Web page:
Alexander Kagansky

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Person.png Alexander KaganskyRdf-entity.pngRdf-icon.png
(researcher, COVID-19/Premature death)
DiedDecember 2020
St Petersburg, Russia
Cause of death
fall, stabbing
Alma materSt. Petersburg State Polytechnical University
InterestsCOVID-19 Vaccine
Russian COVID-19 Vaccine researcher found dead

Dr. Alexander "Sasha" Kagansky was a researcher working on a COVID-19 Vaccine[1] who died under suspicious circumstances.


Kagansky received his Ph.D. in Molecular Biology in 2004 after spending three years at the U.S. National Institutes of Health. In 1998 he got his MS in Biophysics from from St. Petersburg State Polytechnical University in Russia.

Kagansky worked in Scotland between 2005 and 2012 (or 2017), including as a Chancellor's fellow at the Edinburgh-based Medical Research Council Human Genetics Unit, which "discovers how changes in our DNA impact our lives."

He was a former employee of the Wellcome Trust in Scotland and was also connected with the Maryland-based National Cancer Institute. Kagansky had also worked in Edinburgh on a vaccine against coronavirus infection.


He was found dead in his underwear after falling 14 stories from his flat[2][3] with stab wounds.

The news website reported that he had been visiting an old schoolmate[4], a media manager or journalist named Igor Ivanov, for a birthday party on the day of his death, and stayed the night. The friend said they woke up in the morning after a party and the friend went to prepare a brunch. Kagansky went to the bathroom, grabbed a knife, stabbed himself and jumped from the 14th floor.

A mutual friend also suggested Kagansky had suffered stress in recent months. The following could equally suggest that he was facing external rather than internal pressure: "he became nervous, easily fell into depression, talked about imminent death. The acquaintances of the deceased note that the scientist had an exhausting schedule, he worked a lot and traveled around the country and abroad."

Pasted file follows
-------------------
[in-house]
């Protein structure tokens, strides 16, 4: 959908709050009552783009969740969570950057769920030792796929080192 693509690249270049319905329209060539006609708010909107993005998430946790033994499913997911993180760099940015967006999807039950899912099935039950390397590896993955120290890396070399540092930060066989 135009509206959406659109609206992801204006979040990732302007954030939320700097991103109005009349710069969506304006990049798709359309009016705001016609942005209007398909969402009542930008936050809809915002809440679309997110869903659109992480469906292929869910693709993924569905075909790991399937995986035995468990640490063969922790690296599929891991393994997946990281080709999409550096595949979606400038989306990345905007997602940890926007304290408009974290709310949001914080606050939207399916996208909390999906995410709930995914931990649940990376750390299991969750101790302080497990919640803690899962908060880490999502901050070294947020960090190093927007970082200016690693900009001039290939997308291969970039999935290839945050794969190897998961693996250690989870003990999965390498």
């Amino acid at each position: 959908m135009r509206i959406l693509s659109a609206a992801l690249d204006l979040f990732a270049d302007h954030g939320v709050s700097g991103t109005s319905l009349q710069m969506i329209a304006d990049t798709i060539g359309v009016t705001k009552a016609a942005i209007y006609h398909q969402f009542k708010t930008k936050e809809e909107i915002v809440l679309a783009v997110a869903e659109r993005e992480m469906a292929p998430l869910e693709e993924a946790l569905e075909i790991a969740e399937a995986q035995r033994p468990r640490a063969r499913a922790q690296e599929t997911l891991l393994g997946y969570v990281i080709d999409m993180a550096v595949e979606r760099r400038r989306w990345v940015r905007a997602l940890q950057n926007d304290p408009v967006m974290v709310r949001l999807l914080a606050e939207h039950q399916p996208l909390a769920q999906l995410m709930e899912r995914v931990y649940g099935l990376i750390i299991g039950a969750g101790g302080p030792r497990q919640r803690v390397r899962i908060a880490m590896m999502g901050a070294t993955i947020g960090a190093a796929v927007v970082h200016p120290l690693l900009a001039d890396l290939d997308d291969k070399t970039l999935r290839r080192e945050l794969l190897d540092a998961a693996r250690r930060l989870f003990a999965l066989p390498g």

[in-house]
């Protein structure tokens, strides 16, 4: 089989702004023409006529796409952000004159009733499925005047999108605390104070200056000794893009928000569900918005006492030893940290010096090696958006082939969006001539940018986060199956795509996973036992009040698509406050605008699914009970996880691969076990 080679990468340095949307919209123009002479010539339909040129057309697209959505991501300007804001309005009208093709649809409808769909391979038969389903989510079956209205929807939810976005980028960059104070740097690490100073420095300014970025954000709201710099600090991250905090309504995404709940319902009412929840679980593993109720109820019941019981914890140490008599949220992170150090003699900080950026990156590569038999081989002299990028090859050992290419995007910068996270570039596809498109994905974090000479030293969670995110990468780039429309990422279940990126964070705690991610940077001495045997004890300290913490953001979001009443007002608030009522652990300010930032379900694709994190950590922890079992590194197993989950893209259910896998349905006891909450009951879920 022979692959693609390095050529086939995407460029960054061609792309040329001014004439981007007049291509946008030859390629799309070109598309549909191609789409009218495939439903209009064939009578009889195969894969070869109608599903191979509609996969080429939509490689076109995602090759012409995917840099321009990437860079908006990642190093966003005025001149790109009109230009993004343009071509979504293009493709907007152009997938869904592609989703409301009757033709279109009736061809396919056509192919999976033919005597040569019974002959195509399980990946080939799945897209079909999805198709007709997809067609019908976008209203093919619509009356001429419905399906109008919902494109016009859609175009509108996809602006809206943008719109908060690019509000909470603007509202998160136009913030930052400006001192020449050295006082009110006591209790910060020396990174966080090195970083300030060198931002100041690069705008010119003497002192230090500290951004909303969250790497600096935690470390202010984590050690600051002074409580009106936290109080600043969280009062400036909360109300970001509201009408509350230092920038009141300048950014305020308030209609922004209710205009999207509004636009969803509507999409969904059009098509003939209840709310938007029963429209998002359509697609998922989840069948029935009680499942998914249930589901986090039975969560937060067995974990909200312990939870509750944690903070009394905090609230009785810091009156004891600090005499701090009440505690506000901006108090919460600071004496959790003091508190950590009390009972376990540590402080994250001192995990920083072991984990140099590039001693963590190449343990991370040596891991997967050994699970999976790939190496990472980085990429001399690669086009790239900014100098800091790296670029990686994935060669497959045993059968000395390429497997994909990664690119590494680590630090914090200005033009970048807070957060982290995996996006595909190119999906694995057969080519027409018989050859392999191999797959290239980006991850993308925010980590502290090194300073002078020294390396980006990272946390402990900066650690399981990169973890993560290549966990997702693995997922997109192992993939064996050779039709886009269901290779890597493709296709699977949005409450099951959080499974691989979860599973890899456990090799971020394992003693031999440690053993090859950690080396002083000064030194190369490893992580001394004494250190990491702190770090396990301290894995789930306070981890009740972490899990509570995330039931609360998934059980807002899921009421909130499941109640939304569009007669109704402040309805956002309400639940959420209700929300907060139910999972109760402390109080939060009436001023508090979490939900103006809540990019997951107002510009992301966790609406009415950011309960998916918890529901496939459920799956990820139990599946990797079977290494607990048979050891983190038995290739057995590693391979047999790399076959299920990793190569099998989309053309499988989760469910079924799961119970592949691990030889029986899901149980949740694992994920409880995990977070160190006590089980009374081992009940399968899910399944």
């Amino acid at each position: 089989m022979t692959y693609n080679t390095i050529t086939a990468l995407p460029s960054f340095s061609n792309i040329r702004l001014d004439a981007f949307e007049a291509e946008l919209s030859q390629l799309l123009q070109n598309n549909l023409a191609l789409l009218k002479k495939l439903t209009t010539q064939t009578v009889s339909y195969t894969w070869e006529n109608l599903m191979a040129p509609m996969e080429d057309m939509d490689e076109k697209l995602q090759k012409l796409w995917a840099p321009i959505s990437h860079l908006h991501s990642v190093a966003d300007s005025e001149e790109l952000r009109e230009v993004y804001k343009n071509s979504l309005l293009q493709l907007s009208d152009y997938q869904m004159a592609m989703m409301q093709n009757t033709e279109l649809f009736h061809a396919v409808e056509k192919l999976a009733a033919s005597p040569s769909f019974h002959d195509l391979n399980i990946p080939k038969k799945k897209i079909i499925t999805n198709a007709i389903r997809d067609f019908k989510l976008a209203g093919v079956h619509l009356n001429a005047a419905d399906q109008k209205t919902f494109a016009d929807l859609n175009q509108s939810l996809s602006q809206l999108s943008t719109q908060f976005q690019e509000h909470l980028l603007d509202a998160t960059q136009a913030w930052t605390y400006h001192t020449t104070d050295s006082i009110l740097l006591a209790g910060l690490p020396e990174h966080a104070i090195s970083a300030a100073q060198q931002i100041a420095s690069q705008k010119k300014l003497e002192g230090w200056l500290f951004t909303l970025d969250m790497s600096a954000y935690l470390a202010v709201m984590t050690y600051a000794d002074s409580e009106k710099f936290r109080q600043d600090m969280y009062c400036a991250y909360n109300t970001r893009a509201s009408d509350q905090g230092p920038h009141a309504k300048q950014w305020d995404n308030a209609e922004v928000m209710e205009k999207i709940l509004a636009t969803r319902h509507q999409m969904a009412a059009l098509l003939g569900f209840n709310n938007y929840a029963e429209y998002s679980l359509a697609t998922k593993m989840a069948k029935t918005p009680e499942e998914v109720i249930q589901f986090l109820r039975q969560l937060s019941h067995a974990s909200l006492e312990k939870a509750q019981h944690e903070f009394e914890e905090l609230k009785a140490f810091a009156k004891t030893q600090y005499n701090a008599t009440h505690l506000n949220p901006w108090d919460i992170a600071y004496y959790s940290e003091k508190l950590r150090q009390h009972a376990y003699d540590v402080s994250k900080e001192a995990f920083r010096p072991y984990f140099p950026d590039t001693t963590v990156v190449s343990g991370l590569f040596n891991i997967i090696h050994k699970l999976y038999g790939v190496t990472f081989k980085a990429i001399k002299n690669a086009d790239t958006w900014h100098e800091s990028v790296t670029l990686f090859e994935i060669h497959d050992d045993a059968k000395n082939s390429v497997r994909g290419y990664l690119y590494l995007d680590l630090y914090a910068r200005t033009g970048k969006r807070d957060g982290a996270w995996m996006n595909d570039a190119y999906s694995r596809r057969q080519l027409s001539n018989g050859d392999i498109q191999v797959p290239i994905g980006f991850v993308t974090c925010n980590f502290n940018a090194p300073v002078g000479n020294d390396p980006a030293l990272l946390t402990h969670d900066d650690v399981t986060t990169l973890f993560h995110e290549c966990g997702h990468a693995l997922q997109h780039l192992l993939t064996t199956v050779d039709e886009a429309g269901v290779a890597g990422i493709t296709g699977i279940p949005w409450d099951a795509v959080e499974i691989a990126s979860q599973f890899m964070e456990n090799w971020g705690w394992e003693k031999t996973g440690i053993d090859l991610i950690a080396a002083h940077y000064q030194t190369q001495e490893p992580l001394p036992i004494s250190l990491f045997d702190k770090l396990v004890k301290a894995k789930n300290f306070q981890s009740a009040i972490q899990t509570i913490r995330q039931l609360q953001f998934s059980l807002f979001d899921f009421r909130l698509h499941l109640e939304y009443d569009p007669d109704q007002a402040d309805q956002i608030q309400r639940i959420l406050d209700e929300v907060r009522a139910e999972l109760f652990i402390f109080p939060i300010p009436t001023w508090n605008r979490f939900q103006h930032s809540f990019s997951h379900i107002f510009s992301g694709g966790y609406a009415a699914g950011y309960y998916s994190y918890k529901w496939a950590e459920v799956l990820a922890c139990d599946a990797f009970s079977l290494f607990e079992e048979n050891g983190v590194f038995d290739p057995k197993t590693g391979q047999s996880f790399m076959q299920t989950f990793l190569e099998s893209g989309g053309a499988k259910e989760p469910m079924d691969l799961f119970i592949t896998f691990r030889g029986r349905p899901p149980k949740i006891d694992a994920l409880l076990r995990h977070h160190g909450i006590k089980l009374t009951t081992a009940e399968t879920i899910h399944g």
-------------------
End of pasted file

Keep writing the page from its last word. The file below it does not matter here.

mRNA Injectables

Kagansky was a pioneer in synthetic epigenetics. This is the study of heritable phenotype changes that do not involve alterations in the DNA sequence. He had published papers on the manipulation of mRNA, the type of vaccines that are being rolled out across the world. These do not work like conventional vaccines.

The Gates-lobby group GAVI says mRNA cannot alter DNA as it "will only hang around inside a cell for about 72 hours, before being degraded." GAVI further adds, "Some viruses like HIV can integrate their genetic material into the DNA of their hosts, but this isn’t true of all viruses, and HIV can only do so with the help of specialised enzymes that it carries with it. MRNA vaccines don’t carry these enzymes."[5]

Kagansky would have been a leading expert on precisely this aspect of mRNA injectables.


On the University of Edinburgh web site, Kagansky listed[6] his research activities:

My research in a nutshell: One of the most fundamental problems in modern biology is to determine mechanisms that underlie changes in genome regulation at the level of chromatin structure, as it defines gene expression and chromosome function and is linked to cancer, differentiation, ageing, and brain function. To address that, we must understand what changes occur upon the transformation between active and repressed chromatin states. Our goal is to understand the molecular mechanisms and role of such transitions in mammalian cells. To achieve this, we induce targeted chromatin changes using locus-specific targeting of chromatin modifiers. We also develop new chemical approaches to changing the chromatin structure.